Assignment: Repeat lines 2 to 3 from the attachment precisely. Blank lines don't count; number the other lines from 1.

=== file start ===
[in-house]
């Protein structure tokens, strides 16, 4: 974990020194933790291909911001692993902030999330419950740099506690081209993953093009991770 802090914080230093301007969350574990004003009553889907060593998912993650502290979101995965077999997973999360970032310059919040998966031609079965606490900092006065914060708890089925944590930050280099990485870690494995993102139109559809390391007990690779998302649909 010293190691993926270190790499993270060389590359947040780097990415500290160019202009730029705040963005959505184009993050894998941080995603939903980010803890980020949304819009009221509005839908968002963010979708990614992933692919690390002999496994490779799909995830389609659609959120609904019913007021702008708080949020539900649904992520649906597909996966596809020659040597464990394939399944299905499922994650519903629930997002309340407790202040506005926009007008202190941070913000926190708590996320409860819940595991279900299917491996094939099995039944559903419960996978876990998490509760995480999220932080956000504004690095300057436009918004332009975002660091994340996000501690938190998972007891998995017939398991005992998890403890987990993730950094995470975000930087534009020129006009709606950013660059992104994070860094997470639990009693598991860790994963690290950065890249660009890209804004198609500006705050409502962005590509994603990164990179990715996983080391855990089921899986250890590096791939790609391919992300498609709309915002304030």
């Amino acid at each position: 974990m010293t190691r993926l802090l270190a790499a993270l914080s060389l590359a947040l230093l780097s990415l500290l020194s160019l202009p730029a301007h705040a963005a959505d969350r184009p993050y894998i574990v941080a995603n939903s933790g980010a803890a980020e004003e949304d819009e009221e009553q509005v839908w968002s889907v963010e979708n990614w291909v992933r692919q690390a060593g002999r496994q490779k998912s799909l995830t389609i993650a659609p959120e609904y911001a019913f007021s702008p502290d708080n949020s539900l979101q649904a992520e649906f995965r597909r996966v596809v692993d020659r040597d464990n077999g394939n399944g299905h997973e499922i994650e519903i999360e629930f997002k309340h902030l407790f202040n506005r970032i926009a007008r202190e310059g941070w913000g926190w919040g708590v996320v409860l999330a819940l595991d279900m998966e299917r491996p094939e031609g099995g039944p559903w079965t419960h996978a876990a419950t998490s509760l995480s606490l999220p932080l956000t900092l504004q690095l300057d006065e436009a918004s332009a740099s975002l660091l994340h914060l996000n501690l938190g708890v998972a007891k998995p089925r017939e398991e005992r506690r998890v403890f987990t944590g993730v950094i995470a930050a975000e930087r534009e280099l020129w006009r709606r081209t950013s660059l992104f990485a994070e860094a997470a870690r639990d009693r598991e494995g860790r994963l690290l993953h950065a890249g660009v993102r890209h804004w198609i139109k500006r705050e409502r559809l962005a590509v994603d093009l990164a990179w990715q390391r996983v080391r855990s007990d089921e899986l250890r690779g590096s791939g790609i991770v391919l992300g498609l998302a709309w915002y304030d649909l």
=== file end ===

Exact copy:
């Protein structure tokens, strides 16, 4: 974990020194933790291909911001692993902030999330419950740099506690081209993953093009991770 802090914080230093301007969350574990004003009553889907060593998912993650502290979101995965077999997973999360970032310059919040998966031609079965606490900092006065914060708890089925944590930050280099990485870690494995993102139109559809390391007990690779998302649909 010293190691993926270190790499993270060389590359947040780097990415500290160019202009730029705040963005959505184009993050894998941080995603939903980010803890980020949304819009009221509005839908968002963010979708990614992933692919690390002999496994490779799909995830389609659609959120609904019913007021702008708080949020539900649904992520649906597909996966596809020659040597464990394939399944299905499922994650519903629930997002309340407790202040506005926009007008202190941070913000926190708590996320409860819940595991279900299917491996094939099995039944559903419960996978876990998490509760995480999220932080956000504004690095300057436009918004332009975002660091994340996000501690938190998972007891998995017939398991005992998890403890987990993730950094995470975000930087534009020129006009709606950013660059992104994070860094997470639990009693598991860790994963690290950065890249660009890209804004198609500006705050409502962005590509994603990164990179990715996983080391855990089921899986250890590096791939790609391919992300498609709309915002304030």
């Amino acid at each position: 974990m010293t190691r993926l802090l270190a790499a993270l914080s060389l590359a947040l230093l780097s990415l500290l020194s160019l202009p730029a301007h705040a963005a959505d969350r184009p993050y894998i574990v941080a995603n939903s933790g980010a803890a980020e004003e949304d819009e009221e009553q509005v839908w968002s889907v963010e979708n990614w291909v992933r692919q690390a060593g002999r496994q490779k998912s799909l995830t389609i993650a659609p959120e609904y911001a019913f007021s702008p502290d708080n949020s539900l979101q649904a992520e649906f995965r597909r996966v596809v692993d020659r040597d464990n077999g394939n399944g299905h997973e499922i994650e519903i999360e629930f997002k309340h902030l407790f202040n506005r970032i926009a007008r202190e310059g941070w913000g926190w919040g708590v996320v409860l999330a819940l595991d279900m998966e299917r491996p094939e031609g099995g039944p559903w079965t419960h996978a876990a419950t998490s509760l995480s606490l999220p932080l956000t900092l504004q690095l300057d006065e436009a918004s332009a740099s975002l660091l994340h914060l996000n501690l938190g708890v998972a007891k998995p089925r017939e398991e005992r506690r998890v403890f987990t944590g993730v950094i995470a930050a975000e930087r534009e280099l020129w006009r709606r081209t950013s660059l992104f990485a994070e860094a997470a870690r639990d009693r598991e494995g860790r994963l690290l993953h950065a890249g660009v993102r890209h804004w198609i139109k500006r705050e409502r559809l962005a590509v994603d093009l990164a990179w990715q390391r996983v080391r855990s007990d089921e899986l250890r690779g590096s791939g790609i991770v391919l992300g498609l998302a709309w915002y304030d649909l």